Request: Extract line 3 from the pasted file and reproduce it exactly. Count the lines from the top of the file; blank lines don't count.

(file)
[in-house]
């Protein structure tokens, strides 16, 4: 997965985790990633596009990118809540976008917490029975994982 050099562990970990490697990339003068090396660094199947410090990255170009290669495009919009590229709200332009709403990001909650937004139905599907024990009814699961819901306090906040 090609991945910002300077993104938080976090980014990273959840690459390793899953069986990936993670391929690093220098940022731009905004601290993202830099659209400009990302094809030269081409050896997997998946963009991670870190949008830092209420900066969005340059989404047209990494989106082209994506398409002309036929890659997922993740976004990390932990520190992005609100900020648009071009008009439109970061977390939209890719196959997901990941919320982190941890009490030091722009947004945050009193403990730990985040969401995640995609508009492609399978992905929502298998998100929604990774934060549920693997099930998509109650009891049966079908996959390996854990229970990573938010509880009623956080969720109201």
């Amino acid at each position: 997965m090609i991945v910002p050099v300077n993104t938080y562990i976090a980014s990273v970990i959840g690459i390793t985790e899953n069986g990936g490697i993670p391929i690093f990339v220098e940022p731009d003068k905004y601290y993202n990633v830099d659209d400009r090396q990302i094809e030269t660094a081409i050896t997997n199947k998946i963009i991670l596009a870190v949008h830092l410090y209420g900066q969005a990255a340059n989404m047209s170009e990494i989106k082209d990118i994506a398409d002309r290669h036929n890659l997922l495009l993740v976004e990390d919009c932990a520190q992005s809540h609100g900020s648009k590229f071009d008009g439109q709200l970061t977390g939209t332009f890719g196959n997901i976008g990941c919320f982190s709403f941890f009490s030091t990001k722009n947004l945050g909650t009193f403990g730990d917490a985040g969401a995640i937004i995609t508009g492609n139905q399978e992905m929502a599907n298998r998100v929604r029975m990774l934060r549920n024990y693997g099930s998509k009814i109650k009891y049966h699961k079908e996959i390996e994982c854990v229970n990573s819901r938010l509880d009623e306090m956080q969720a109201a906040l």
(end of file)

């Amino acid at each position: 997965m090609i991945v910002p050099v300077n993104t938080y562990i976090a980014s990273v970990i959840g690459i390793t985790e899953n069986g990936g490697i993670p391929i690093f990339v220098e940022p731009d003068k905004y601290y993202n990633v830099d659209d400009r090396q990302i094809e030269t660094a081409i050896t997997n199947k998946i963009i991670l596009a870190v949008h830092l410090y209420g900066q969005a990255a340059n989404m047209s170009e990494i989106k082209d990118i994506a398409d002309r290669h036929n890659l997922l495009l993740v976004e990390d919009c932990a520190q992005s809540h609100g900020s648009k590229f071009d008009g439109q709200l970061t977390g939209t332009f890719g196959n997901i976008g990941c919320f982190s709403f941890f009490s030091t990001k722009n947004l945050g909650t009193f403990g730990d917490a985040g969401a995640i937004i995609t508009g492609n139905q399978e992905m929502a599907n298998r998100v929604r029975m990774l934060r549920n024990y693997g099930s998509k009814i109650k009891y049966h699961k079908e996959i390996e994982c854990v229970n990573s819901r938010l509880d009623e306090m956080q969720a109201a906040l």